“The program and the staff just help you with everything. It’s definitely made me thrive as a person.”
Speaking with some of our clients recently, we noticed that several mentioned how it important it was to them to learn how to budget for food and plan meals for the first time in their lives. “I’ve never been a big spender,” one said, “but I like to make sure I have enough, making sure I have that weekly budget for food.”
We took some time to sit down with Kandi Marlow, one of our Case Managers, and she walked us through how they work with our youth on budgeting and meal planning. For many of them, this is the first time they have been held accountable for their finances and like all of us, need a little help staying organized.
Here’s what Kandi had to say about the process of meal planning and budgeting for food with one young woman:
“So when I first started working with her, we made a plan on how much her budget was, she used the meal planning tool, found all the recipes, scheduled it out and figured out what she needed for each recipe. It’s nice that a lot of our clients can use Drop-In for meals and that really helps them out in the beginning.
“My rules for the first time shopping are: I will drive you there, I will walk around with you and I will help you find things, but the rest is up to you. The first trip always has a learning curve and hers was that the prices in the store were different than the prices online. And while it worked out fine overall, she didn’t have anything left over for snacks or extra goodies.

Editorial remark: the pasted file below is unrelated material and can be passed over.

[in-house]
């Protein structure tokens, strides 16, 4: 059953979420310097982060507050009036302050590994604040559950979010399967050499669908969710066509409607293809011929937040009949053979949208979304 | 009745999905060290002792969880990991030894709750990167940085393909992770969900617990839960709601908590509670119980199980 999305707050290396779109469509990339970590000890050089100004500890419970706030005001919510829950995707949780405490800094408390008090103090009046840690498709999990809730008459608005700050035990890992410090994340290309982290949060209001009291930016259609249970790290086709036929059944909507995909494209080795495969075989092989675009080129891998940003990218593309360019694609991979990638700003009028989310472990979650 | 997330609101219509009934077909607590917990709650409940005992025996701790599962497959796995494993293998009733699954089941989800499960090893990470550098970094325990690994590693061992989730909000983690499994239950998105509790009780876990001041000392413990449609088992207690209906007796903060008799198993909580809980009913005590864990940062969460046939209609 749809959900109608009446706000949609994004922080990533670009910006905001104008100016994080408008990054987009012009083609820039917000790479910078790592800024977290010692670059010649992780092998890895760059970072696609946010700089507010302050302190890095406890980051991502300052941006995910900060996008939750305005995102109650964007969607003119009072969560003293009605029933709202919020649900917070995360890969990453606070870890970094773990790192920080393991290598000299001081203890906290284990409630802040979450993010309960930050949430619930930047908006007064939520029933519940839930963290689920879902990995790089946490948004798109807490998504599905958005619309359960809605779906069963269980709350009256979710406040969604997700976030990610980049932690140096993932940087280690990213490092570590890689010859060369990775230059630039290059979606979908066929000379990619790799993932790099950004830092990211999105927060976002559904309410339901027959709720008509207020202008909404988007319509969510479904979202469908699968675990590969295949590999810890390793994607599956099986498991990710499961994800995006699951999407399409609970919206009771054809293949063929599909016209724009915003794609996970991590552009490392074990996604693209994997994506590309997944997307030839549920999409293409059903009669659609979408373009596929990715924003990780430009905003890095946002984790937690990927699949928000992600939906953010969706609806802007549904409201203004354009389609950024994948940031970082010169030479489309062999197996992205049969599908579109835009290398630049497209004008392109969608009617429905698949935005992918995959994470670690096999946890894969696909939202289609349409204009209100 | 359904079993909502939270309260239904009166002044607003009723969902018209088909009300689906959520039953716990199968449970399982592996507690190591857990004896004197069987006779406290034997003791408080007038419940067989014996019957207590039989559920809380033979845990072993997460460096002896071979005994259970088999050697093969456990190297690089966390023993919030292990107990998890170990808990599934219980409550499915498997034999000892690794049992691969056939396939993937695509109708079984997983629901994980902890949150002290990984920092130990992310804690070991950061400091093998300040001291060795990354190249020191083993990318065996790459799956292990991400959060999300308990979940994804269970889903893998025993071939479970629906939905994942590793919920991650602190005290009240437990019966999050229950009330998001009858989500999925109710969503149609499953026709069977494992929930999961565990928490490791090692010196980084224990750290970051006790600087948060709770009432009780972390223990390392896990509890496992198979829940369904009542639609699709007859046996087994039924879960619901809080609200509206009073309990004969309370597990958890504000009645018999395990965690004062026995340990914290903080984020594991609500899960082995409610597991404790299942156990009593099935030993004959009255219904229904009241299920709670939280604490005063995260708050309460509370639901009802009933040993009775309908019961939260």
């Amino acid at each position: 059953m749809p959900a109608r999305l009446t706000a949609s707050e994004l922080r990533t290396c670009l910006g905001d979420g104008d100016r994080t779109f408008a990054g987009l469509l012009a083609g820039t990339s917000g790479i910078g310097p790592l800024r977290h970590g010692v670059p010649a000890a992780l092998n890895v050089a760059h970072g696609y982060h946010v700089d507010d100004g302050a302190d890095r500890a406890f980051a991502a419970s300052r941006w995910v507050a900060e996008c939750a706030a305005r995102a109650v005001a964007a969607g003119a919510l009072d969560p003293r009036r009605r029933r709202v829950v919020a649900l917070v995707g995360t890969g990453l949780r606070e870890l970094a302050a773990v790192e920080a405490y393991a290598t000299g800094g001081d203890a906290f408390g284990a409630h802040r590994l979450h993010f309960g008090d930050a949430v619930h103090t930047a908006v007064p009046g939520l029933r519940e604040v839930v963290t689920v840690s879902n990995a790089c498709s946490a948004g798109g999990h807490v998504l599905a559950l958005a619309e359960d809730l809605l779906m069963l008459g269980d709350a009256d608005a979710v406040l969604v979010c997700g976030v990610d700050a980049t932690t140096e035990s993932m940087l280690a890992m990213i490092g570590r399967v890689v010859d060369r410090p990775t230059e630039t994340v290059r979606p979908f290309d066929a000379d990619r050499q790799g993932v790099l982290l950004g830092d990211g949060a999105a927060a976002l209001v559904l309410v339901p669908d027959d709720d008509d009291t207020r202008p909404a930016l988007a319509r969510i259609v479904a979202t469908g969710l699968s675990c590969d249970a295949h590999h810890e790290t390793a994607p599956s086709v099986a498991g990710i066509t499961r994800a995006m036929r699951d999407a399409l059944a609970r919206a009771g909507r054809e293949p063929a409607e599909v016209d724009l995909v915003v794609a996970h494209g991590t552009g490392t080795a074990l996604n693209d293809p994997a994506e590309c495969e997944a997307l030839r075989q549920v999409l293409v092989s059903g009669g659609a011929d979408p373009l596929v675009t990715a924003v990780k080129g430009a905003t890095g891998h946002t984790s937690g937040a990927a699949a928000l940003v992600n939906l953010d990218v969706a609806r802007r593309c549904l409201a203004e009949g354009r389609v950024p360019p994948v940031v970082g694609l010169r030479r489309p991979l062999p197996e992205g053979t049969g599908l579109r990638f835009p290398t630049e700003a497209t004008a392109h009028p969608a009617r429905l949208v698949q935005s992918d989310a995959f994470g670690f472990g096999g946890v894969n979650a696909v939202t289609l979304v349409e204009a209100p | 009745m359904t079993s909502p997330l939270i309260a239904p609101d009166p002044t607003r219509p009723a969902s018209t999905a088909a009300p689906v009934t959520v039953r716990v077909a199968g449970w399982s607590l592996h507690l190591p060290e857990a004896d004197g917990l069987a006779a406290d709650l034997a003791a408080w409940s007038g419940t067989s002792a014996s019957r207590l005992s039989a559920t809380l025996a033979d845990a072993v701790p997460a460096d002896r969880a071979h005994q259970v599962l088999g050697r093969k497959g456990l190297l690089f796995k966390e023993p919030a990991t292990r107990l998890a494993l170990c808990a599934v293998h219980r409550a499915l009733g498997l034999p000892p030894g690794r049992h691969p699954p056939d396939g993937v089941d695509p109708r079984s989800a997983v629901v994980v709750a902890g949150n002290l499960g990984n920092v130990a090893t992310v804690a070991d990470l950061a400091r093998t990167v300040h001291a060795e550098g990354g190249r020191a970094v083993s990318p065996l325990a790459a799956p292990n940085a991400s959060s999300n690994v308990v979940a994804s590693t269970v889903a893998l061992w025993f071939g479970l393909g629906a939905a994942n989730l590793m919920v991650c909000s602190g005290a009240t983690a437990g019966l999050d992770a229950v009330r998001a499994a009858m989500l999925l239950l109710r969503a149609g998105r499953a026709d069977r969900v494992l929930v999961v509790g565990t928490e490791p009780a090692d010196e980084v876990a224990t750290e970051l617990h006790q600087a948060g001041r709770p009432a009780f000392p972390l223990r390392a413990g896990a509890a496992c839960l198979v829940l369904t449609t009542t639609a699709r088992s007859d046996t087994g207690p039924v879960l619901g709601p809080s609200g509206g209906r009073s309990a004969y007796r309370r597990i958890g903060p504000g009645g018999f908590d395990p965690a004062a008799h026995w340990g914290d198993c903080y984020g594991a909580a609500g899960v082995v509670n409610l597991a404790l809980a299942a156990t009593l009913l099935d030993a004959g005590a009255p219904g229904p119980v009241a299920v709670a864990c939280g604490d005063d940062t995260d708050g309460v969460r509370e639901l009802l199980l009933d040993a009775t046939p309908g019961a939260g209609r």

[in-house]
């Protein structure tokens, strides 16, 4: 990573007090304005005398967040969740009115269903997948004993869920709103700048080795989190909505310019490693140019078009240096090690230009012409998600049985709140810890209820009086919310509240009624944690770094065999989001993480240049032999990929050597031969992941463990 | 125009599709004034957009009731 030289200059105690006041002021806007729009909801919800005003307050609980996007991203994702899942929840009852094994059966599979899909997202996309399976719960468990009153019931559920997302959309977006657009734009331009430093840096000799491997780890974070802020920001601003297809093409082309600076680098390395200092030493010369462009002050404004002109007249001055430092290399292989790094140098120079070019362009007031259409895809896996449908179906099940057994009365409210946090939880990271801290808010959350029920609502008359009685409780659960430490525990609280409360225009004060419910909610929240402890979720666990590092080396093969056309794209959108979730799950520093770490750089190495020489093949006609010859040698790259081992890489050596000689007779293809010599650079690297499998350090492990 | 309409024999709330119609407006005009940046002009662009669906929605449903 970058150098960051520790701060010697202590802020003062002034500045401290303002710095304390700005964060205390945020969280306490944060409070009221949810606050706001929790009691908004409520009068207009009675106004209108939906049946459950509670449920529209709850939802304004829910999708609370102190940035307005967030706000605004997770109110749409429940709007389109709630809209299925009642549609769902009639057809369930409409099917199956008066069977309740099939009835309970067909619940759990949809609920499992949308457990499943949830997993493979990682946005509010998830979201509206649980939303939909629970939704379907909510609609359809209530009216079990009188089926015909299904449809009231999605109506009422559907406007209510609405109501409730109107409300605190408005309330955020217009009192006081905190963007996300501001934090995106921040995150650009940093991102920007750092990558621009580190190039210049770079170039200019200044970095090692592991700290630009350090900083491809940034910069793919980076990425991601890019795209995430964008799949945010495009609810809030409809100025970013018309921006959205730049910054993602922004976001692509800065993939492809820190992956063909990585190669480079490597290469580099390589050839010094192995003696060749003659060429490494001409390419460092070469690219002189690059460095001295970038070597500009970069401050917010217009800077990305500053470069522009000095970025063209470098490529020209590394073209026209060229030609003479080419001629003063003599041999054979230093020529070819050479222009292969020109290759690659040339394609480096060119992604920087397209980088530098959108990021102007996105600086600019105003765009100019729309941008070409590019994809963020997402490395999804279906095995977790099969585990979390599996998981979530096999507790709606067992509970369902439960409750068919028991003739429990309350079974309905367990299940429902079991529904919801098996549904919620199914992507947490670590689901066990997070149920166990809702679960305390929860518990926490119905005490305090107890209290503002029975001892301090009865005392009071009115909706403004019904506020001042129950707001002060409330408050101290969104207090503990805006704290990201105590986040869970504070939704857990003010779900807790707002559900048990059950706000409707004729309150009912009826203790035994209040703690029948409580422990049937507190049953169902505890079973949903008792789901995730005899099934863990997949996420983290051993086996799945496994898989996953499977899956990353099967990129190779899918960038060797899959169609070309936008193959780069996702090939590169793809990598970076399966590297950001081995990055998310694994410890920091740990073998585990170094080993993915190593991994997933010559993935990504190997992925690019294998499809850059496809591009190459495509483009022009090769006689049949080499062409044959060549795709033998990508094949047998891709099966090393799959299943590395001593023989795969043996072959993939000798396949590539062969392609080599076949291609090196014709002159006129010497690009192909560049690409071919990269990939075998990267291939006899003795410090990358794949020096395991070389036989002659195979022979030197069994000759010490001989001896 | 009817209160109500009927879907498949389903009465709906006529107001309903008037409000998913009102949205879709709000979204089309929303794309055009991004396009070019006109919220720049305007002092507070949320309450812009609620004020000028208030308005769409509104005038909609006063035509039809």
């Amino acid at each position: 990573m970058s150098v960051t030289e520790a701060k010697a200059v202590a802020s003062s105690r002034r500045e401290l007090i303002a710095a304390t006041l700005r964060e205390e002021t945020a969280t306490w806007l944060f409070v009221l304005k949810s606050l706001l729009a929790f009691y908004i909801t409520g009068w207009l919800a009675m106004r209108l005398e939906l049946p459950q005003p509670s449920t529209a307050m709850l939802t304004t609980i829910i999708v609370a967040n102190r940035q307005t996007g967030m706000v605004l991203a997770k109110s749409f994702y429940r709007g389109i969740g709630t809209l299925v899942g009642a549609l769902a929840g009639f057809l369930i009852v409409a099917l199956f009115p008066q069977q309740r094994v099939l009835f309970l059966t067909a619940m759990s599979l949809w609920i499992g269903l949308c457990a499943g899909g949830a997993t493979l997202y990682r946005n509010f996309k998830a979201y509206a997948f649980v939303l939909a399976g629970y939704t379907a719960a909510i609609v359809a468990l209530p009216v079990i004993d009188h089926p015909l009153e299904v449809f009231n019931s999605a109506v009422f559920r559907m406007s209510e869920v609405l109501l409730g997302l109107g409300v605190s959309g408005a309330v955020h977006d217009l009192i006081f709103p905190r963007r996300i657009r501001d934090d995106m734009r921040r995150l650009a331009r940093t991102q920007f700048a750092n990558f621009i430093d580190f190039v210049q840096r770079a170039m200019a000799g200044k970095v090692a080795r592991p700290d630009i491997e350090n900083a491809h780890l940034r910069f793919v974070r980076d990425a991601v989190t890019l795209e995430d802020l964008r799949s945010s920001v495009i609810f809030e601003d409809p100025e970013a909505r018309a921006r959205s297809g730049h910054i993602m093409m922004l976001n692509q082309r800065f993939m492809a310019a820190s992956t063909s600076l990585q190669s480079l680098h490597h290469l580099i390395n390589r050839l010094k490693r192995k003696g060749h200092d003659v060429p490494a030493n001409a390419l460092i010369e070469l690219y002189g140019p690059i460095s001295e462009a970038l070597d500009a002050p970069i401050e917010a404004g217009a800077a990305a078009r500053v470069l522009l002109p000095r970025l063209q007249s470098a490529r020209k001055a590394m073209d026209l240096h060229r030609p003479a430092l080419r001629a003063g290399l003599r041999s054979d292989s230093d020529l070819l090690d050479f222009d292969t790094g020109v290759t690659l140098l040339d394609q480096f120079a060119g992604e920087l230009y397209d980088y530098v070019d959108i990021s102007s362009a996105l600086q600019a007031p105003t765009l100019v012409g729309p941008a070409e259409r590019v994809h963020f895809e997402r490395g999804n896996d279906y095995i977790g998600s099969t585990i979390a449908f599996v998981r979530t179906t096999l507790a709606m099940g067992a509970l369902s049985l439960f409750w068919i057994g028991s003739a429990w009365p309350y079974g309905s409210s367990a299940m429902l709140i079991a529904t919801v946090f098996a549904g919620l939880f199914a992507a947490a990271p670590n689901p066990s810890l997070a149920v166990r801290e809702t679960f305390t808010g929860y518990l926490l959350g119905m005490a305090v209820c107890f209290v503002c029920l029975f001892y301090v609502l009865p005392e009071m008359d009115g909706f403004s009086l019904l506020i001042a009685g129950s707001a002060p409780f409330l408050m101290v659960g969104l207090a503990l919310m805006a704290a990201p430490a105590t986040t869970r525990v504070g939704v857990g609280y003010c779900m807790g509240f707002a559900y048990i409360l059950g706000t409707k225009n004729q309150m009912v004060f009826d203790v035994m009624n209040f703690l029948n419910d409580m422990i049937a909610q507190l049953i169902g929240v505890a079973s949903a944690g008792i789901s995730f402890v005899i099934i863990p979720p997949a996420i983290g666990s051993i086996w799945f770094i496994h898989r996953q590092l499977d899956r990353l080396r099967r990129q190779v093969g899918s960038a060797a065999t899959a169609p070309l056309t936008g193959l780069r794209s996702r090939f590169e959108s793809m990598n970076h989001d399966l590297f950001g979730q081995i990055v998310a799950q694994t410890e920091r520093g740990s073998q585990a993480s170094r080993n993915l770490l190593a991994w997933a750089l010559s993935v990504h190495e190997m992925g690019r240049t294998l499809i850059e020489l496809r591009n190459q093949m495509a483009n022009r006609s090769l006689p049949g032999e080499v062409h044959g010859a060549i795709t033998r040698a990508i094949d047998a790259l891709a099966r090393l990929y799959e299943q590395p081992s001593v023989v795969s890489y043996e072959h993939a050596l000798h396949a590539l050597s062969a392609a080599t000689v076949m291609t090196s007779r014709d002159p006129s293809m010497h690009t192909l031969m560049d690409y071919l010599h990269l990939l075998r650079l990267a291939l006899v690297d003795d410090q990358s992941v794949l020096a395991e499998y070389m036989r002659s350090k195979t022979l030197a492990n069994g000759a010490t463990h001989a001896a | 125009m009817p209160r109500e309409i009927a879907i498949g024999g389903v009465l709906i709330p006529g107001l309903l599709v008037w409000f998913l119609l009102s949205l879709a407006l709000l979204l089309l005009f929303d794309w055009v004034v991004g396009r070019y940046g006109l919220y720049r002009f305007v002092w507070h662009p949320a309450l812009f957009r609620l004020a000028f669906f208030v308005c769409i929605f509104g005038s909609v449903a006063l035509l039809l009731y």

“A lot of our youth find that their planning doesn’t always work out, so maybe they planned for goulash for three nights in a row and they realize by the second night maybe that wasn’t such a good idea.
“On the second week, that’s where the guidance comes in. We went over what she learned from last week, staff worked with her on what the pros and cons were and worked with her to figure out what to change.
“For all of them it takes several times to understand the full process. What I do is slowly back away after I know they can figure out the budgeting piece. So the next time I met her at the store, so she had to think about how much she can carry home and there’s that learning curve of figuring out how to shop without her case manager’s car.
“There is also giving her the reality that even though I’m teaching her these skills, I, myself, don’t do it perfectly each time. In the real world, this is a lot of work, and if you forget the milk, you go back and get it. And they learn things like, maybe it wasn’t the best idea to spend your whole budget on buying pizza for your friends.
“Like most things, it’s a tool for them to use, it’s important for them to know and understand this process, but it’s also important for them to know that it’s not necessarily the reality every day.”
What do the clients think? One young woman mentioned several times how grateful she is for this coaching on how to live independently. “The program and the staff just help you with everything. It’s definitely made me thrive as a person.”
Special thanks to Walmart for providing one year’s worth of meals for our residences and Drop-In Center.